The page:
Launch of Beta 1 of Microsoft Vista

August 3, 2005 is the official launch date for the next version of Microsoft Windows code-named Vista (earlier longhorn). In the past couple of days Microsoft shipped this version to some 500,000 “early bird” developers; being beta 1 it is not ready for routine developers; many ideas are still in the “plumbing” stage as VP Jim Allchin (an earlier “star” professor) puts it. It must be a happy day for Will Poole, Sr. VP in-charge of Windows client.

Though I am yet to lay my copy, what I like about this release

  • Tighter RSS integration (all bloggers would like this)

    3D/Transparency to improve GUI (for many years GUI has not improved in Windows releases, though the original USP of Windows was GUI)

    “Shrink to Print” feature across applications (many of us who still use prints would love it)

    Anti-phishing (one hopes it improves, but one can never be sure)

    Tabbed browsing (all those who installed Firefox may come back to Microsoft)

    Shift to “virtual files” and away from folders (a fundamental contribution if it succeeds)

    Meta-data on files to improve search (many LIS (Library & Information Science) folks will be happy that they are proved right that meta-data usage and not brute-force search would be the way to go)

  • Of course, there are some mishaps (earlier it was Windows XP crashing when Bill Gates launched it); this time veterans are up in arms with the “name clash”; Veteran Administration has been giving away a software “Vista” to senior citizens to plan healthcare; hopefully, the irritant it should go away.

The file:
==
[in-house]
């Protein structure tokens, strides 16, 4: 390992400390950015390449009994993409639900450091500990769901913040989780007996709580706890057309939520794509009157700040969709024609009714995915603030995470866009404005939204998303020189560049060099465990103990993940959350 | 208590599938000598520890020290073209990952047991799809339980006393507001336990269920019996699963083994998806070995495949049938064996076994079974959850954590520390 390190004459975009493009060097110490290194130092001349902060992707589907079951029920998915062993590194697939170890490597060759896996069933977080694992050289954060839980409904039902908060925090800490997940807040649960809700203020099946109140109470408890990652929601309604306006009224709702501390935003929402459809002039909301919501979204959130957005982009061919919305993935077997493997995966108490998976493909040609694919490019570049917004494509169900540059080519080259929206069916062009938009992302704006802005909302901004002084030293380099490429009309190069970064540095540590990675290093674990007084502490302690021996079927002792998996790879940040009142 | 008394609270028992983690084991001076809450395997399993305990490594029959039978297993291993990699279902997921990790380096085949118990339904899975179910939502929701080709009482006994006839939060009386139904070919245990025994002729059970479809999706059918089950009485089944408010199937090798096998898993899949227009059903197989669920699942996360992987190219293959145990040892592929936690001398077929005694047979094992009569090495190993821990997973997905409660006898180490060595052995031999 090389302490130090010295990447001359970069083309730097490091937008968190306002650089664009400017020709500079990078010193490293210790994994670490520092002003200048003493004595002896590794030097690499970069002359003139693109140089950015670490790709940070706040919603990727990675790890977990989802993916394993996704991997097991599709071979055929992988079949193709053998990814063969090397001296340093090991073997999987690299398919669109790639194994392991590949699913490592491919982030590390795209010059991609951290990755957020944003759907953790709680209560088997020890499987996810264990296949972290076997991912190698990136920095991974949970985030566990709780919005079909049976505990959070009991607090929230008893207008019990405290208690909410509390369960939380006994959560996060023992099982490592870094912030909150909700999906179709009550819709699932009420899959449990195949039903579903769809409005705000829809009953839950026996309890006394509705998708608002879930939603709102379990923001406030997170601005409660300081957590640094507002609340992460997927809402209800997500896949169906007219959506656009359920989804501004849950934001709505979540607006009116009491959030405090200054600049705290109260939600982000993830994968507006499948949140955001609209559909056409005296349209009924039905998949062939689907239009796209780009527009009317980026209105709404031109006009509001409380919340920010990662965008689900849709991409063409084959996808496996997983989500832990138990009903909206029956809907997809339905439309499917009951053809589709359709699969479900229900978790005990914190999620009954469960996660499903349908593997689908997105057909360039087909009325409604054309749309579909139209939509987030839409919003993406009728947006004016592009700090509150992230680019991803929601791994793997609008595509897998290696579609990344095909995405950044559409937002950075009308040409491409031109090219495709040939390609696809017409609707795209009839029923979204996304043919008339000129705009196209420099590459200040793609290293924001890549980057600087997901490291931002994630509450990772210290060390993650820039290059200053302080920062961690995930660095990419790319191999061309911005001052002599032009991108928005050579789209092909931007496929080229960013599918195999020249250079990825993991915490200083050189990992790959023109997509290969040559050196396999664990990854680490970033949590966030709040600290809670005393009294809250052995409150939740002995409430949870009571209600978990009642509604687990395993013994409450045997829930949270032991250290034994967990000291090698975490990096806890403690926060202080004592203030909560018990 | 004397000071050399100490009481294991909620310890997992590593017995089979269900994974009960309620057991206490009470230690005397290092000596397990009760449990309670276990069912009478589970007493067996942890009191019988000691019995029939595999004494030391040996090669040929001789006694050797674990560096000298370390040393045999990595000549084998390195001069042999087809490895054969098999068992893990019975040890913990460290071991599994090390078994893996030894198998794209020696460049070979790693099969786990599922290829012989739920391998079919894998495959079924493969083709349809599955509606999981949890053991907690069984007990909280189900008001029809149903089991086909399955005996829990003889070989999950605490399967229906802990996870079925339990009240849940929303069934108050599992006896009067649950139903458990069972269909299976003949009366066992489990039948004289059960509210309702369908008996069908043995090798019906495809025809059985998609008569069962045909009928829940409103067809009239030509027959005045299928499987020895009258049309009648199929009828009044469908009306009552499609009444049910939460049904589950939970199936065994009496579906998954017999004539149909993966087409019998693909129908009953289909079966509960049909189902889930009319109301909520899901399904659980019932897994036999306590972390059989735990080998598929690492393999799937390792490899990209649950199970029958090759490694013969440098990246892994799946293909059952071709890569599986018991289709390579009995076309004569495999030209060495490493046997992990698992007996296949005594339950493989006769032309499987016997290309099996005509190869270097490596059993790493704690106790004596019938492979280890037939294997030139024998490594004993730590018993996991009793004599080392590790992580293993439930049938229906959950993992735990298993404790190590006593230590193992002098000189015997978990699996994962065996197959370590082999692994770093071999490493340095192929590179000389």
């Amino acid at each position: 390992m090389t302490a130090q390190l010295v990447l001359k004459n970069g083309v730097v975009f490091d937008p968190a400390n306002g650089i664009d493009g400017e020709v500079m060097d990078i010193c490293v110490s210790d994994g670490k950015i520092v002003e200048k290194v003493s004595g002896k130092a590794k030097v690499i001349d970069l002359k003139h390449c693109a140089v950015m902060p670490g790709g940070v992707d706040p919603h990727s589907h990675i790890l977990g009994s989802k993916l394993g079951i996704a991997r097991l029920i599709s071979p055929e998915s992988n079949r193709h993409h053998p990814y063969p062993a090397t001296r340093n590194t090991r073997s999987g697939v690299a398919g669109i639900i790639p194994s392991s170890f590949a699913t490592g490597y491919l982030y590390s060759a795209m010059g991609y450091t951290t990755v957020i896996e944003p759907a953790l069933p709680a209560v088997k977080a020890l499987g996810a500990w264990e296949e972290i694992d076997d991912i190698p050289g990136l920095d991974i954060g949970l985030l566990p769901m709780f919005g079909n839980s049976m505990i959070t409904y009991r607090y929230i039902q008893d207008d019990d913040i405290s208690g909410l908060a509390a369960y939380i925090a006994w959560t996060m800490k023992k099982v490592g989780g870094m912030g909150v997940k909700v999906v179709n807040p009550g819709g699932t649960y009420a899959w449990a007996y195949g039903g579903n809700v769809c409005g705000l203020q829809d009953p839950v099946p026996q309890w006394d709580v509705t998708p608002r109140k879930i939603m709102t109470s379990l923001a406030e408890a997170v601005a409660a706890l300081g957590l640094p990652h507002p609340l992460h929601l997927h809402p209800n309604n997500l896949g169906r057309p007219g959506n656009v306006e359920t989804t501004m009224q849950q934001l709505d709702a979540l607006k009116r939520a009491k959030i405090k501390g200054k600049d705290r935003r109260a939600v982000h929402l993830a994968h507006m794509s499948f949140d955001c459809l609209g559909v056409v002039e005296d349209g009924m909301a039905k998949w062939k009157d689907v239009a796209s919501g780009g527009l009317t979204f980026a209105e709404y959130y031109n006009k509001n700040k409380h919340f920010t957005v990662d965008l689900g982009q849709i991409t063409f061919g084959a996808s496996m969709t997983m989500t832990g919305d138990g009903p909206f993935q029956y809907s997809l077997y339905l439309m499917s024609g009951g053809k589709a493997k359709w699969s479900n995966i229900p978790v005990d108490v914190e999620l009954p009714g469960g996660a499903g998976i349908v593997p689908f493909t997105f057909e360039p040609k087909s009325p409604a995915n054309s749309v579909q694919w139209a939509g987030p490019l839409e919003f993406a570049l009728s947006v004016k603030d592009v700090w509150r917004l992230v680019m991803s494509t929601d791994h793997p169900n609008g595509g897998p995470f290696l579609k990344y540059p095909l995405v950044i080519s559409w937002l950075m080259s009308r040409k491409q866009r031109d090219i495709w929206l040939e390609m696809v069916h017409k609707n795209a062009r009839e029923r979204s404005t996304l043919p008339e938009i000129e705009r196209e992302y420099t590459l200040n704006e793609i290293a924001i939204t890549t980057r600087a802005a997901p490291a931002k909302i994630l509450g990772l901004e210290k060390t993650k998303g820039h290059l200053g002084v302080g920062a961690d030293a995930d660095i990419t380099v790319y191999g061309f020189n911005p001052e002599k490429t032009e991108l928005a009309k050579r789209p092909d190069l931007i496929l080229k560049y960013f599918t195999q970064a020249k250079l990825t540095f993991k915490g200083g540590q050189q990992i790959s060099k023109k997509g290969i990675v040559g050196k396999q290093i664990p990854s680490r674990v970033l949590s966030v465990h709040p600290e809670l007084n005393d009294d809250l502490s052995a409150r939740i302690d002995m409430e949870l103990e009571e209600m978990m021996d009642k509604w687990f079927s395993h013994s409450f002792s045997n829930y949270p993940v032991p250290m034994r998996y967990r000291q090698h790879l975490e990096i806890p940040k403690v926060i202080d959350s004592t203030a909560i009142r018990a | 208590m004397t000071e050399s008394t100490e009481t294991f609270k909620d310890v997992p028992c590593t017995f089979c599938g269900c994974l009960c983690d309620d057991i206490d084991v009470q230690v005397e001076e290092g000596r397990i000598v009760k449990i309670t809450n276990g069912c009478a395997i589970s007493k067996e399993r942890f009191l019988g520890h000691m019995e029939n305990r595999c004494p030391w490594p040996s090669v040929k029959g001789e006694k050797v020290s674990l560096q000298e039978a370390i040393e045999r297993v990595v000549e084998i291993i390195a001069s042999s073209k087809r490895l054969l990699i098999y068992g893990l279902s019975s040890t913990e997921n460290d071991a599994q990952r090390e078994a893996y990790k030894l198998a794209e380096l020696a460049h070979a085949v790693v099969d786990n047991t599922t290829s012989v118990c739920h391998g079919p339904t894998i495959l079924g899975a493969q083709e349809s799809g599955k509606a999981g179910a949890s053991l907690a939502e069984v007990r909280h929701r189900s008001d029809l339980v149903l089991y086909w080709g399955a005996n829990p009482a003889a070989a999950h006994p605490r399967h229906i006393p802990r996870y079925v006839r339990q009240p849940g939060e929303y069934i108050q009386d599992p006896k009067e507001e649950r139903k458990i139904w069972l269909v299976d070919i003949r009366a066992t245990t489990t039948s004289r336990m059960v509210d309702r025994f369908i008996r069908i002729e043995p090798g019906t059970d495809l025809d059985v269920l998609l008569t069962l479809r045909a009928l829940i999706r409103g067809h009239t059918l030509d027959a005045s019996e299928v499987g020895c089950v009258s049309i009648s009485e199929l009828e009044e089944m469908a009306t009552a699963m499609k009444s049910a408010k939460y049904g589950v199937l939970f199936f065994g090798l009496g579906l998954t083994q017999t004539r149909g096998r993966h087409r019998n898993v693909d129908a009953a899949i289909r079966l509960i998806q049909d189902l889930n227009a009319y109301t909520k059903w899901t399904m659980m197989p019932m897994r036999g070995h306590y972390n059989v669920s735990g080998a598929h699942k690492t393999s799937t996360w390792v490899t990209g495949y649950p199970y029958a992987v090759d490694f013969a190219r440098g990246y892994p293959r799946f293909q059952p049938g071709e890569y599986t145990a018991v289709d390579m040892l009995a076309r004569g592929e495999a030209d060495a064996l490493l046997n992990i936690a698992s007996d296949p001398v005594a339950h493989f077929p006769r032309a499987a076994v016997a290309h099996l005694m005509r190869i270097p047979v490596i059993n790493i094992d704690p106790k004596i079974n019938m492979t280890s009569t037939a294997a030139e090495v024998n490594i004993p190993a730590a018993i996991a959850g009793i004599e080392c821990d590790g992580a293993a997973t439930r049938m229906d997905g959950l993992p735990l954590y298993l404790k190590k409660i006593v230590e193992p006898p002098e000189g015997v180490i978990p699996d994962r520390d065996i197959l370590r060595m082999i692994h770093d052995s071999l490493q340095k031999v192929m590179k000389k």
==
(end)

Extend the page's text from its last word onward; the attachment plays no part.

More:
One Response to “Launch of Beta 1 of Microsoft Vista”

    1. Murali Says:

      Vista Requires a complete “Rip and Replace ” approach – Excerpts from an article below :

      “Experts say the ”rip-and-replace” nature of Vista, rather than it being an upgrade to the current platform, means IT groups will have to plan extensively for it. ”To roll out Vista, IT managers are going to want to roll it out on new hardware — this could make it costly,” Enderle says. ”However, with the reduction in overall hardware costs, maybe it won’t be as costly as before.”

      When Indian Users are not able to completely use the features in Windows XP, do we really need another “UPGRADE”.

      For Mass consumption of technology we need more open source software, rather than a very proprietary software, which requires upgrades every 3-4 years.

    Leave a Reply

    Fill in your details below or click an icon to log in: Logo

    You are commenting using your account. Log Out /  Change )

    Google photo

    You are commenting using your Google account. Log Out /  Change )

    Twitter picture

    You are commenting using your Twitter account. Log Out /  Change )

    Facebook photo

    You are commenting using your Facebook account. Log Out /  Change )

    Connecting to %s

    %d bloggers like this: